Australian universities to profit from students going elsewhere

Investment in education services provider IDP set to pay multimillion-dollar dividends as students use its language tests to head to Canada and UK

August 3, 2021
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Source: iStock

Australian universities are set to reap dividends from their own misfortune as investors show faith in the worldwide profitability of international education – notwithstanding the multibillion-dollar losses predicted for education exports Down Under.

Shares in Melbourne-based education services business IDP surged 22 per cent to an all-time high of about A$30 (£16) in July after the company acquired the sole rights to deliver the IELTS English-language test in India.

The share price remained 16 per cent higher than its pre-pandemic peak, suggesting that the investor response at the beginning of the Covid-19 crisis – when the price plummeted by 56 per cent in a month – was just a blip in the company’s steadily rising value.

IDP’s price tripled in the three years after the company listed on the Australian Stock Exchange in late 2015, and has now tripled again, reflecting investors’ confidence in its IELTS business and its referrals to Canadian, Irish and British institutions.

Sydney consultant Claire Field said the buoyant share price reflected the likely strength of global demand for international education despite the “serious challenges” confronting Australian providers because of border closures.

IDP’s stock market success means 38 Australian universities can expect investment windfalls to help compensate for their losses from international students’ fees. Through a collectively owned holding company called Education Australia, they are IDP’s biggest shareholder.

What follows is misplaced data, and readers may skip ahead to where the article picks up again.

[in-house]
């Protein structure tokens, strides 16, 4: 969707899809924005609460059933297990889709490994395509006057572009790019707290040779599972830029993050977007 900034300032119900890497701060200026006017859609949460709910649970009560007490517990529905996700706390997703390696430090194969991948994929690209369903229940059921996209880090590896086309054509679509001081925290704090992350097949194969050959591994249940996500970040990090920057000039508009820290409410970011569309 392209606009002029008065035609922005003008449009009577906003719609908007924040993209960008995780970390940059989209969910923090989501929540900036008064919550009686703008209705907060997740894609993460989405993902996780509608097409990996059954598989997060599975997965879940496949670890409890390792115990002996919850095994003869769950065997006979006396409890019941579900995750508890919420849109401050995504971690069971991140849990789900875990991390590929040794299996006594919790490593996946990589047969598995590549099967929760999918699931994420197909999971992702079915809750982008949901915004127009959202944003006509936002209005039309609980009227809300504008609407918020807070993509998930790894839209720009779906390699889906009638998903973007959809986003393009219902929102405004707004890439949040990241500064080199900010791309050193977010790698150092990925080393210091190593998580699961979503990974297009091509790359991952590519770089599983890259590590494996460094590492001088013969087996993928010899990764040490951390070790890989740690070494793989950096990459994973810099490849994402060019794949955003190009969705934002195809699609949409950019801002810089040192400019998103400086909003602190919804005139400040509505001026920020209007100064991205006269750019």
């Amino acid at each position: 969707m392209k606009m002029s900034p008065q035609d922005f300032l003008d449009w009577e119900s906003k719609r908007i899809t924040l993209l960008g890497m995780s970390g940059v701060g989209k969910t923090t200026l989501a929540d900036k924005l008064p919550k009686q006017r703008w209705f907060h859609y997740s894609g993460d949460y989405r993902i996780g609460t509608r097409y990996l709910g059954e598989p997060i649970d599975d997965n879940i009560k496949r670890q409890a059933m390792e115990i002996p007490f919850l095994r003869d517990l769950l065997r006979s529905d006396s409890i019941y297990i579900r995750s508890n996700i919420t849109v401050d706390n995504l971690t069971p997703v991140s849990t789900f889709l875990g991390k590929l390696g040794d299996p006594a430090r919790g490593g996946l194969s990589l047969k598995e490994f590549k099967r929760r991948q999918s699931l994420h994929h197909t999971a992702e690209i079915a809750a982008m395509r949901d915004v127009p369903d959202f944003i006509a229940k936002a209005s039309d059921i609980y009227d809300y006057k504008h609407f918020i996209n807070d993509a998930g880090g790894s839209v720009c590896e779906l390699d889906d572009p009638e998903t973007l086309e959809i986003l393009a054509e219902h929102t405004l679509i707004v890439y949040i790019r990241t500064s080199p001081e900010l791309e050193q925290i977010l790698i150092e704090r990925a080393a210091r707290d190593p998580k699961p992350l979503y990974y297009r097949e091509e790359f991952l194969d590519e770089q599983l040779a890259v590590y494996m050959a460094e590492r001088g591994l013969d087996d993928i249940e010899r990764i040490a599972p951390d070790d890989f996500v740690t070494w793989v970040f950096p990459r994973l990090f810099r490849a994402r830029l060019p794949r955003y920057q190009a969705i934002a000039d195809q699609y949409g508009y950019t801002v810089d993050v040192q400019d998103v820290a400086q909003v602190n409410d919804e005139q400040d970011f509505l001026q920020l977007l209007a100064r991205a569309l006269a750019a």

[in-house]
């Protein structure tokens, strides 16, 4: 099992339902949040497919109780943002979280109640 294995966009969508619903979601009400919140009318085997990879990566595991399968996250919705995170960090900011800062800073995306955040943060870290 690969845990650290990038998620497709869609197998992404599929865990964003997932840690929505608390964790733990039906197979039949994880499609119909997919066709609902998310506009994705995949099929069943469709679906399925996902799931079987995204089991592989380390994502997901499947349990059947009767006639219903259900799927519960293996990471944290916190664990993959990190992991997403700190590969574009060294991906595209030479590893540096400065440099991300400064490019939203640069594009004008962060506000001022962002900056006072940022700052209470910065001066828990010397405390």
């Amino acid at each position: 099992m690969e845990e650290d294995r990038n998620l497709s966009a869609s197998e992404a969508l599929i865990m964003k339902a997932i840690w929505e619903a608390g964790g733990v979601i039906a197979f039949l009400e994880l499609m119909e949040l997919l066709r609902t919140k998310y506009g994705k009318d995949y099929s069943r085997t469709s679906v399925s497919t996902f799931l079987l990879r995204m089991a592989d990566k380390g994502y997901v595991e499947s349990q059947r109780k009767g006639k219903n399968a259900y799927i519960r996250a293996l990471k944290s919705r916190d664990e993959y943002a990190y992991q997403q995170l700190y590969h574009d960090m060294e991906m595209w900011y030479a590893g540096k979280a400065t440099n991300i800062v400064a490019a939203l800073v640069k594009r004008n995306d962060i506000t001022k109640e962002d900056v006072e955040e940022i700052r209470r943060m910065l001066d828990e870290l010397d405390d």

“As a group, their investment in IDP shows a very strategic, long-term risk management approach,” Ms Field said. “Our universities have been earning income even where students want to study in a competitor country.”

With a restructure of their IDP ownership looming, some universities are now set to cash in their investment. Under plans announced in March, Education Australia’s 40 per cent IDP shareholding will be redistributed back to the universities – handing them assets worth about A$83 million each, on current share prices.

Fifteen per cent of the shareholding will be sold off to cover capital gains taxes from the restructure, with leftover tax credits distributed back to the universities. The shares must be sold by 11 December, with universities given first rights on buying them – along with the remaining 25 per cent shareholding, which can be sold only to other universities for the initial six months.

A source said offloading the shares would appeal to cash-strapped universities. “But some are more broke than others, so various things could happen. You could get some universities buying other universities’ stakes, or you could get university shareholdings put into the listed pot.”

The episode demonstrates the vast fortunes on offer in international education. Ahead of the pandemic, IDP boss Andrew Barkla was named Australia’s best paid chief executive, earning a reported A$37.8 million – mostly by selling off 3.7 million shares granted as part of IDP’s 2015 stock market float.


Print headline: Silver linings: Australian universities to profit from students going elsewhere

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